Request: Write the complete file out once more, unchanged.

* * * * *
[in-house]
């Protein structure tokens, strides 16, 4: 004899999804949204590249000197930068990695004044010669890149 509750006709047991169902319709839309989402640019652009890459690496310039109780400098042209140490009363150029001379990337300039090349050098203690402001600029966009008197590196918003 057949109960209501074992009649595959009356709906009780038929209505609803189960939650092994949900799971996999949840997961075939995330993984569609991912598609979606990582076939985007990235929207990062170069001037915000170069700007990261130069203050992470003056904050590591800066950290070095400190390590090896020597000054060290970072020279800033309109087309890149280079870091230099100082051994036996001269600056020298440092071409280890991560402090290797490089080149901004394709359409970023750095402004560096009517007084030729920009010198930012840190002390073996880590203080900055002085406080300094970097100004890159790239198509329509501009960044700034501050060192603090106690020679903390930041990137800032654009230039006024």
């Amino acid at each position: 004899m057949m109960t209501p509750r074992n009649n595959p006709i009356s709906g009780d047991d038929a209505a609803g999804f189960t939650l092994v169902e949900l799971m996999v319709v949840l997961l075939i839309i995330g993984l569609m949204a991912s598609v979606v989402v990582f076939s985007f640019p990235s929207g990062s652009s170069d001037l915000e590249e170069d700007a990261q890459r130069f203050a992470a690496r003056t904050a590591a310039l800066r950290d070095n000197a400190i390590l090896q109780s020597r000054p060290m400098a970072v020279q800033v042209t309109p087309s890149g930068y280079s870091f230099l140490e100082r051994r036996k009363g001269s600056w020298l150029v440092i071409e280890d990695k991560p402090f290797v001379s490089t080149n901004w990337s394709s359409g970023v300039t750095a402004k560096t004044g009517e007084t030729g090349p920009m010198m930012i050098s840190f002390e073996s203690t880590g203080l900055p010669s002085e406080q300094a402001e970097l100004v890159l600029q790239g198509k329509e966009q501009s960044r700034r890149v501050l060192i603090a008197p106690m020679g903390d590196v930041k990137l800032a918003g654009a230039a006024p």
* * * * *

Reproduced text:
[in-house]
């Protein structure tokens, strides 16, 4: 004899999804949204590249000197930068990695004044010669890149 509750006709047991169902319709839309989402640019652009890459690496310039109780400098042209140490009363150029001379990337300039090349050098203690402001600029966009008197590196918003 057949109960209501074992009649595959009356709906009780038929209505609803189960939650092994949900799971996999949840997961075939995330993984569609991912598609979606990582076939985007990235929207990062170069001037915000170069700007990261130069203050992470003056904050590591800066950290070095400190390590090896020597000054060290970072020279800033309109087309890149280079870091230099100082051994036996001269600056020298440092071409280890991560402090290797490089080149901004394709359409970023750095402004560096009517007084030729920009010198930012840190002390073996880590203080900055002085406080300094970097100004890159790239198509329509501009960044700034501050060192603090106690020679903390930041990137800032654009230039006024």
């Amino acid at each position: 004899m057949m109960t209501p509750r074992n009649n595959p006709i009356s709906g009780d047991d038929a209505a609803g999804f189960t939650l092994v169902e949900l799971m996999v319709v949840l997961l075939i839309i995330g993984l569609m949204a991912s598609v979606v989402v990582f076939s985007f640019p990235s929207g990062s652009s170069d001037l915000e590249e170069d700007a990261q890459r130069f203050a992470a690496r003056t904050a590591a310039l800066r950290d070095n000197a400190i390590l090896q109780s020597r000054p060290m400098a970072v020279q800033v042209t309109p087309s890149g930068y280079s870091f230099l140490e100082r051994r036996k009363g001269s600056w020298l150029v440092i071409e280890d990695k991560p402090f290797v001379s490089t080149n901004w990337s394709s359409g970023v300039t750095a402004k560096t004044g009517e007084t030729g090349p920009m010198m930012i050098s840190f002390e073996s203690t880590g203080l900055p010669s002085e406080q300094a402001e970097l100004v890159l600029q790239g198509k329509e966009q501009s960044r700034r890149v501050l060192i603090a008197p106690m020679g903390d590196v930041k990137l800032a918003g654009a230039a006024p």